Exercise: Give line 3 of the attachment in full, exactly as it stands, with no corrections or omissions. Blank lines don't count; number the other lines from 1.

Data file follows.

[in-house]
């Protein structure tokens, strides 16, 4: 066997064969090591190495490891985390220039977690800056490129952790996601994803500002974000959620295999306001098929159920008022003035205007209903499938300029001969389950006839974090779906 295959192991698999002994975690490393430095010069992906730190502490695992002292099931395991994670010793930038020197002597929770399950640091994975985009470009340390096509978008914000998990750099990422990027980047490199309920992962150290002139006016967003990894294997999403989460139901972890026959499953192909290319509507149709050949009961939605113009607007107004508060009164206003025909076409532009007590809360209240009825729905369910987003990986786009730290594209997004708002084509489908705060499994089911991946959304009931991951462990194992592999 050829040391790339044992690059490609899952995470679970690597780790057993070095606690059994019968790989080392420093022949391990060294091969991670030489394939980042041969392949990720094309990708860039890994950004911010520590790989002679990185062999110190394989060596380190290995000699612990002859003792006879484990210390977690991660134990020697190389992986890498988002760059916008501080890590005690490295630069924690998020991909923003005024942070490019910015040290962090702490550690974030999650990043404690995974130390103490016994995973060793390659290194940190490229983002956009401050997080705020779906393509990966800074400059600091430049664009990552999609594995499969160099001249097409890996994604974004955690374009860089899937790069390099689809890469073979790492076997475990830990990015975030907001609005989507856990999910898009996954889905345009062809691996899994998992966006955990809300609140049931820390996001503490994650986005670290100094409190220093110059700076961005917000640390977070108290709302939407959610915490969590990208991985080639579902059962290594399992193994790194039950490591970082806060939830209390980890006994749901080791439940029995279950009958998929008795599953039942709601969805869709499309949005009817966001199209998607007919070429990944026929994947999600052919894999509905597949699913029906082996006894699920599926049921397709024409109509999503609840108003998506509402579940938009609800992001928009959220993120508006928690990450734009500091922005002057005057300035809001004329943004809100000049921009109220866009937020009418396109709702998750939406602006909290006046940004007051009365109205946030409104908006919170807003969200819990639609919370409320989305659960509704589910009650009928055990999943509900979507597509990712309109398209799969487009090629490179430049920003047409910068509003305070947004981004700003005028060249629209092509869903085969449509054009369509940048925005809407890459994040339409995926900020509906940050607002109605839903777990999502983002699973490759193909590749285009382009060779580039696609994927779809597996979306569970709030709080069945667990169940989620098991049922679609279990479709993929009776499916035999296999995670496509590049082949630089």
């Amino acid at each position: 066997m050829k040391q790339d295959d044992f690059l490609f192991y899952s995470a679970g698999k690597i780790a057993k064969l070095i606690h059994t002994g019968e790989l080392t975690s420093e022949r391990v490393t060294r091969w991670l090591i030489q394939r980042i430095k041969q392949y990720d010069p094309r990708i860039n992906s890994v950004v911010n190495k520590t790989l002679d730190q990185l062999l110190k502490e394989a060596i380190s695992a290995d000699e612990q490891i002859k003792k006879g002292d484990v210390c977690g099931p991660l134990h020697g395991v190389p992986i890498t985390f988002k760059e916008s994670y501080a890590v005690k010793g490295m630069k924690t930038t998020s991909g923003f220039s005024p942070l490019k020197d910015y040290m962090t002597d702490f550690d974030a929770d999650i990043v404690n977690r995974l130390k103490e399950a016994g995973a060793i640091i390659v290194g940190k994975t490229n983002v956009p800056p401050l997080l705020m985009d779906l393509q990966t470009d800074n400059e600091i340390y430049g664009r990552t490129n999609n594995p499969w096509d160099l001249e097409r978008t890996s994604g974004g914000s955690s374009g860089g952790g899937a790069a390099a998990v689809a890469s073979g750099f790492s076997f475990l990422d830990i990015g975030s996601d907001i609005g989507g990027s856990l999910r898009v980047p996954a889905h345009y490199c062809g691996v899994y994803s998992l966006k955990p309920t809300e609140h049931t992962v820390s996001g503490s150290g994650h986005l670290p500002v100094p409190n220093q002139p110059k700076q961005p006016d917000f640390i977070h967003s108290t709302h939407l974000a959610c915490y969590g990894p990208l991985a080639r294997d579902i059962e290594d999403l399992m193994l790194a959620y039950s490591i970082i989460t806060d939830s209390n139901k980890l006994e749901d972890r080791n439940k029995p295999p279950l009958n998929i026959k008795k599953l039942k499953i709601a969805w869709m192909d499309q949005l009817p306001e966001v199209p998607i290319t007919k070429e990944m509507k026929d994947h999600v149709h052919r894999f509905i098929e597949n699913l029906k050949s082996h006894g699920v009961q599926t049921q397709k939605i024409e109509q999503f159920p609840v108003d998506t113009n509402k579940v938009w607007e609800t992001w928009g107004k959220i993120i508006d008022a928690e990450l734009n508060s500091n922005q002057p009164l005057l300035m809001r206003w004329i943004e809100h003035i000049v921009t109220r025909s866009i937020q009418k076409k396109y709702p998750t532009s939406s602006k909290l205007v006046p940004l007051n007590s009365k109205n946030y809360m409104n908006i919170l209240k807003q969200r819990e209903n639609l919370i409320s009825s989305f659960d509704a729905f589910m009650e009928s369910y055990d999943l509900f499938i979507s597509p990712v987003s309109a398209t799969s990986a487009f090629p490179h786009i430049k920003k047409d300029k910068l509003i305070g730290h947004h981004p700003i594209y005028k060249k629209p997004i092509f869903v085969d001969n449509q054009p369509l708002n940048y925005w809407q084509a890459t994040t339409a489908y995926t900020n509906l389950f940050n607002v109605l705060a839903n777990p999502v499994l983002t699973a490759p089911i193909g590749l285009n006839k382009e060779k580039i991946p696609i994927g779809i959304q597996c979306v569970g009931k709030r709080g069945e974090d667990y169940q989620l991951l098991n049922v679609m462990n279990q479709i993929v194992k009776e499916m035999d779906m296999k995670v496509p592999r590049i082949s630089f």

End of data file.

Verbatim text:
């Amino acid at each position: 066997m050829k040391q790339d295959d044992f690059l490609f192991y899952s995470a679970g698999k690597i780790a057993k064969l070095i606690h059994t002994g019968e790989l080392t975690s420093e022949r391990v490393t060294r091969w991670l090591i030489q394939r980042i430095k041969q392949y990720d010069p094309r990708i860039n992906s890994v950004v911010n190495k520590t790989l002679d730190q990185l062999l110190k502490e394989a060596i380190s695992a290995d000699e612990q490891i002859k003792k006879g002292d484990v210390c977690g099931p991660l134990h020697g395991v190389p992986i890498t985390f988002k760059e916008s994670y501080a890590v005690k010793g490295m630069k924690t930038t998020s991909g923003f220039s005024p942070l490019k020197d910015y040290m962090t002597d702490f550690d974030a929770d999650i990043v404690n977690r995974l130390k103490e399950a016994g995973a060793i640091i390659v290194g940190k994975t490229n983002v956009p800056p401050l997080l705020m985009d779906l393509q990966t470009d800074n400059e600091i340390y430049g664009r990552t490129n999609n594995p499969w096509d160099l001249e097409r978008t890996s994604g974004g914000s955690s374009g860089g952790g899937a790069a390099a998990v689809a890469s073979g750099f790492s076997f475990l990422d830990i990015g975030s996601d907001i609005g989507g990027s856990l999910r898009v980047p996954a889905h345009y490199c062809g691996v899994y994803s998992l966006k955990p309920t809300e609140h049931t992962v820390s996001g503490s150290g994650h986005l670290p500002v100094p409190n220093q002139p110059k700076q961005p006016d917000f640390i977070h967003s108290t709302h939407l974000a959610c915490y969590g990894p990208l991985a080639r294997d579902i059962e290594d999403l399992m193994l790194a959620y039950s490591i970082i989460t806060d939830s209390n139901k980890l006994e749901d972890r080791n439940k029995p295999p279950l009958n998929i026959k008795k599953l039942k499953i709601a969805w869709m192909d499309q949005l009817p306001e966001v199209p998607i290319t007919k070429e990944m509507k026929d994947h999600v149709h052919r894999f509905i098929e597949n699913l029906k050949s082996h006894g699920v009961q599926t049921q397709k939605i024409e109509q999503f159920p609840v108003d998506t113009n509402k579940v938009w607007e609800t992001w928009g107004k959220i993120i508006d008022a928690e990450l734009n508060s500091n922005q002057p009164l005057l300035m809001r206003w004329i943004e809100h003035i000049v921009t109220r025909s866009i937020q009418k076409k396109y709702p998750t532009s939406s602006k909290l205007v006046p940004l007051n007590s009365k109205n946030y809360m409104n908006i919170l209240k807003q969200r819990e209903n639609l919370i409320s009825s989305f659960d509704a729905f589910m009650e009928s369910y055990d999943l509900f499938i979507s597509p990712v987003s309109a398209t799969s990986a487009f090629p490179h786009i430049k920003k047409d300029k910068l509003i305070g730290h947004h981004p700003i594209y005028k060249k629209p997004i092509f869903v085969d001969n449509q054009p369509l708002n940048y925005w809407q084509a890459t994040t339409a489908y995926t900020n509906l389950f940050n607002v109605l705060a839903n777990p999502v499994l983002t699973a490759p089911i193909g590749l285009n006839k382009e060779k580039i991946p696609i994927g779809i959304q597996c979306v569970g009931k709030r709080g069945e974090d667990y169940q989620l991951l098991n049922v679609m462990n279990q479709i993929v194992k009776e499916m035999d779906m296999k995670v496509p592999r590049i082949s630089f």